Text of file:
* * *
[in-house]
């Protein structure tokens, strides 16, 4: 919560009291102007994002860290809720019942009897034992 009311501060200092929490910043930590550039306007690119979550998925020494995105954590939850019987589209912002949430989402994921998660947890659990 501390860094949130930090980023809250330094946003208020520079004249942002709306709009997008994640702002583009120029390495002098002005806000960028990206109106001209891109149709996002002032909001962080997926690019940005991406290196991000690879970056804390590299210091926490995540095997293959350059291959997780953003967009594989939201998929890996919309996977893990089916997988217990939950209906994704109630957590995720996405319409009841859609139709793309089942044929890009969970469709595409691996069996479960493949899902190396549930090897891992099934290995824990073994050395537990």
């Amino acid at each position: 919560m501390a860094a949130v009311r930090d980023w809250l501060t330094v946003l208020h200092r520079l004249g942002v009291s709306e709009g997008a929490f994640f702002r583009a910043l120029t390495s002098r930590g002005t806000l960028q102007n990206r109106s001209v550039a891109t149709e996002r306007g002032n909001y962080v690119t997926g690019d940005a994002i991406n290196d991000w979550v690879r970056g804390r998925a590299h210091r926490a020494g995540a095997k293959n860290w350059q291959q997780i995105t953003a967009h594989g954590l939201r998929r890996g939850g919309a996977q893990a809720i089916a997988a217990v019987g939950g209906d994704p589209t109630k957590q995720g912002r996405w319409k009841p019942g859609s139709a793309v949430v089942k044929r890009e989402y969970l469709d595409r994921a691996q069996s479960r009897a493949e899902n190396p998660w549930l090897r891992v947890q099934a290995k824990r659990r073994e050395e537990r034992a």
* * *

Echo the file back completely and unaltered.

[in-house]
């Protein structure tokens, strides 16, 4: 919560009291102007994002860290809720019942009897034992 009311501060200092929490910043930590550039306007690119979550998925020494995105954590939850019987589209912002949430989402994921998660947890659990 501390860094949130930090980023809250330094946003208020520079004249942002709306709009997008994640702002583009120029390495002098002005806000960028990206109106001209891109149709996002002032909001962080997926690019940005991406290196991000690879970056804390590299210091926490995540095997293959350059291959997780953003967009594989939201998929890996919309996977893990089916997988217990939950209906994704109630957590995720996405319409009841859609139709793309089942044929890009969970469709595409691996069996479960493949899902190396549930090897891992099934290995824990073994050395537990």
């Amino acid at each position: 919560m501390a860094a949130v009311r930090d980023w809250l501060t330094v946003l208020h200092r520079l004249g942002v009291s709306e709009g997008a929490f994640f702002r583009a910043l120029t390495s002098r930590g002005t806000l960028q102007n990206r109106s001209v550039a891109t149709e996002r306007g002032n909001y962080v690119t997926g690019d940005a994002i991406n290196d991000w979550v690879r970056g804390r998925a590299h210091r926490a020494g995540a095997k293959n860290w350059q291959q997780i995105t953003a967009h594989g954590l939201r998929r890996g939850g919309a996977q893990a809720i089916a997988a217990v019987g939950g209906d994704p589209t109630k957590q995720g912002r996405w319409k009841p019942g859609s139709a793309v949430v089942k044929r890009e989402y969970l469709d595409r994921a691996q069996s479960r009897a493949e899902n190396p998660w549930l090897r891992v947890q099934a290995k824990r659990r073994e050395e537990r034992a």